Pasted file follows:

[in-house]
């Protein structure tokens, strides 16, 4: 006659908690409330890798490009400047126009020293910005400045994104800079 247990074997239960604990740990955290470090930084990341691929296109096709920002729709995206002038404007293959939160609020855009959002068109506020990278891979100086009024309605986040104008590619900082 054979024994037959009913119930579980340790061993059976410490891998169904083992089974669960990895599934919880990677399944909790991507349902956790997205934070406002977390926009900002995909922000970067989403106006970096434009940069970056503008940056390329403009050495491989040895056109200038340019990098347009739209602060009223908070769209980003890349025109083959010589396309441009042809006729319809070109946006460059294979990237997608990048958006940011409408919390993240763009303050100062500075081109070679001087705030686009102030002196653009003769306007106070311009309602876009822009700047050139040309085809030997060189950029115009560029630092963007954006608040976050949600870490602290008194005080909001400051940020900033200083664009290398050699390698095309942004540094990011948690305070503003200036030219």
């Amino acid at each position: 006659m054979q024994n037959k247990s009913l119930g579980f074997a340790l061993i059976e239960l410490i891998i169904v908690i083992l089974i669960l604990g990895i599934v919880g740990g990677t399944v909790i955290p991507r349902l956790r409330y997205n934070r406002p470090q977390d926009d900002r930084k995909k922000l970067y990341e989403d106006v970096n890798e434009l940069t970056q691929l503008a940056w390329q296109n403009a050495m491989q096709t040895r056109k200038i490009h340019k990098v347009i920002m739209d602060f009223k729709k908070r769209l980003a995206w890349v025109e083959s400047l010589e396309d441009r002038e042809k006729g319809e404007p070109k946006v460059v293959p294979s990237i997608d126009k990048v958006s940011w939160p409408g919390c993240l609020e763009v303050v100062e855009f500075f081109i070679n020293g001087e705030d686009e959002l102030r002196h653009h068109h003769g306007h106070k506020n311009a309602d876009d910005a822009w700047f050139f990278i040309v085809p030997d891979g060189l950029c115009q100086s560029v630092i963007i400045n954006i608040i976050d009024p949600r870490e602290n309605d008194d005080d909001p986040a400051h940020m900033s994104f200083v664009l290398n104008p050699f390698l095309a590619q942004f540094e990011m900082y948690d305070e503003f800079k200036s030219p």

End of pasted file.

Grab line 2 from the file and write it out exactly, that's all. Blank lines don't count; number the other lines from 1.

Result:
């Protein structure tokens, strides 16, 4: 006659908690409330890798490009400047126009020293910005400045994104800079 247990074997239960604990740990955290470090930084990341691929296109096709920002729709995206002038404007293959939160609020855009959002068109506020990278891979100086009024309605986040104008590619900082 054979024994037959009913119930579980340790061993059976410490891998169904083992089974669960990895599934919880990677399944909790991507349902956790997205934070406002977390926009900002995909922000970067989403106006970096434009940069970056503008940056390329403009050495491989040895056109200038340019990098347009739209602060009223908070769209980003890349025109083959010589396309441009042809006729319809070109946006460059294979990237997608990048958006940011409408919390993240763009303050100062500075081109070679001087705030686009102030002196653009003769306007106070311009309602876009822009700047050139040309085809030997060189950029115009560029630092963007954006608040976050949600870490602290008194005080909001400051940020900033200083664009290398050699390698095309942004540094990011948690305070503003200036030219």